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Dad Life: Dr. Brian Stipelman

Dad Life: Dr. Brian Stipelman

Meet Dr. Brian Stipelman, this month’s Dad Life interview

Title: Associate Vice President/Dean of Liberal Arts at Frederick Community College
Lives: Frederick
Family: Wife, Hilary; daughters, Elayna, 9; and Mia, 6; and two cats, Socks and Lula

Five things you can’t live without?

My iPhone and nice headphones. I try to walk 5 miles every day and they stop me from being bored while I do it. Plus, this way I can fit music and podcasts onto the list without taking up more spots. It’s like wishing for more wishes


Good books. My sleep habits are terrible and reading before bed (without a screen) really helps.

My iPad. At the end of the day, I like to be able to watch movies with headphones on so the sound can be loud and I can be horizontal. This is before the reading.

Mountain Dew. I am not much of a coffee drinker, so this gets me through the day. I started drinking diet Mountain Dew as a concession to my health. But diet soda tastes like sadness, so I’ve gone back to
regular Mountain Dew. But in tiny cans.

This list used to be much longer, but then I had kids. And it turns out that most things I thought were essential really weren’t. Ask me again when my girls turn 18.

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What’s your favorite chore?

I like doing the dishes. My wife generally trusts me not to screw it up (as opposed to say, laundry), and it is satisfying to take on a project that definitively ends. When I started, dishes were dirty. When I am done, dishes are clean. However, my family insists on eating every day, so these are small victories in a battle I cannot win.

What do you love about being a dad?

The fact that I have two wonderful, loving, thoughtful, smart, crazy girls. Really just having something in your life you can care that deeply about. And as they get older, watching them interact with and learn from the world around them is a joy. I also love that they do not hesitate to call me out when they don’t like what I’m doing. Keeps me honest.

What do you find challenging about raising kids?

Just about everything. Turns out raising kids is way harder than I expected. Who knew? Ensuring that they are learning (especially now), making sure they eat right and stay healthy are all at the top of the list. Stressing about whether or not they spend too much time on screens. Worrying about modeling bad behavior (like spending too much time on screens). Basically, making sure I don’t screw up anything too badly that will hurt them in the long run.

How do you take care of your mental and physical health?

I try to budget time for myself at the start and end of every day that belongs to me and my interests. This usually means getting up at 5 a.m. to go for a walk and decompressing after the kids go to bed. So, I am attempting to balance my mental and physical health, but it comes at the expense of sleep, so who knows.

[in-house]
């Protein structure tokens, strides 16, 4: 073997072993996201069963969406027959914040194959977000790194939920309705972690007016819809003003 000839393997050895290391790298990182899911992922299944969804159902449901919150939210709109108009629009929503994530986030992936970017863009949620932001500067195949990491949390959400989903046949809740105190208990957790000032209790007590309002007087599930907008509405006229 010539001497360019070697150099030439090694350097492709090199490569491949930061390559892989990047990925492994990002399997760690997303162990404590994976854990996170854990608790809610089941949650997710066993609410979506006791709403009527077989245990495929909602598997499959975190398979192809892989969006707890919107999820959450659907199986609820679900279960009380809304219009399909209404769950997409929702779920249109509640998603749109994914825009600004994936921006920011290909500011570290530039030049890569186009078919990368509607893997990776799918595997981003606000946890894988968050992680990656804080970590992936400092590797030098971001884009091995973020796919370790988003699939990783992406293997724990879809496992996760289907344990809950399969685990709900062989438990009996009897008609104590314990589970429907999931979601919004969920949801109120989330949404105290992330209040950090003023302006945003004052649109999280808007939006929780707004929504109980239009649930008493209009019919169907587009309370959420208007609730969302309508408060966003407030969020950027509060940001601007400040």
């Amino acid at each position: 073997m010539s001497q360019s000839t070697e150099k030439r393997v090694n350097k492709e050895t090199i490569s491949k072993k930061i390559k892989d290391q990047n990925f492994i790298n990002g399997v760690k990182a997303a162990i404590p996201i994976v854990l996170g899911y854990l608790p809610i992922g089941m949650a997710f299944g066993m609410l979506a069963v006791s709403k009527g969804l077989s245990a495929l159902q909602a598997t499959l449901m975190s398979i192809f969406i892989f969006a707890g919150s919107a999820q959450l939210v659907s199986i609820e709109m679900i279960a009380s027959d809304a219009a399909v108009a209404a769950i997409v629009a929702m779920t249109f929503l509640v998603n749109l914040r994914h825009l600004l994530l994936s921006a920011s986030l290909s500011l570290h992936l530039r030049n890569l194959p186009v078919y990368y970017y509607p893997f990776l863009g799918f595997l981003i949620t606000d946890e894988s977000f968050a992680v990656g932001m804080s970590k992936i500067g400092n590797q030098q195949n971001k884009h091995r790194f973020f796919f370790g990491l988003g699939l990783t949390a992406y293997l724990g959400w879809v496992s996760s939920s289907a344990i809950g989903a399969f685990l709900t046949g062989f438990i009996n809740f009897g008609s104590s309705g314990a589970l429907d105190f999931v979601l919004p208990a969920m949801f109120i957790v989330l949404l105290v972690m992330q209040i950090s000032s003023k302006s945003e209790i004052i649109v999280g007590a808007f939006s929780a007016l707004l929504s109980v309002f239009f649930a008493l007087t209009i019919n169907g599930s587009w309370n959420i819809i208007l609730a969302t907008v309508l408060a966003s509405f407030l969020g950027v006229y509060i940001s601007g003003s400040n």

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What is something your family loves to do together?

So much of our weekdays are spent ferrying kids to activities that our weekends had really been about decompression. One silver lining about COVID-19 is that has slowed down the pace of our life and we are building more family activities into our routines. Right now, hikes in the woods have become a favorite. With a little luck, my girls will come out of quarantine with happy memories of the experience.

What’s something that makes the parenthood-career juggle a little bit easier?

Honestly, knowing that other people struggle as much as I do. Parenting is a challenge. A career is a challenge. Trying to have both and be halfway decent at them is even harder, especially if you also want your partner to be anything more than a co-parent/roommate (and my wife also works full time). I think it is helpful for all of us to be open about how hard this is to manage and that even the people you think of as the super parents who really have it down are (probably) experiencing the same angst and exhaustion that you are. They just hide it better.
I have been especially lucky in that Frederick Community College has a number of family-friendly policies that have made this all much easier. Given the uncertainty facing all parents for the foreseeable future, I hope all employers are able to adopt policies that make life manageable for working parents.

What is next for you?

I am grateful that I get to wake up every day and work in a field that literally transforms lives. Frederick Community College will play a major role in helping Frederick County adjust to our new normal, and I am fortunate enough to play a role in ensuring our educational decisions meet the needs of student parents. And, like every parent, I am anxiously looking to see what the new normal is in a post COVID-19/pre-vaccine world. How will we balance our work obligations with schools that may not be open every day? And how can we make sure that our girls stay happy and engaged under these circumstances. My younger daughter asked if she could have a little sister the other day, and that isn’t happening. Maybe it’s time to get a dog.

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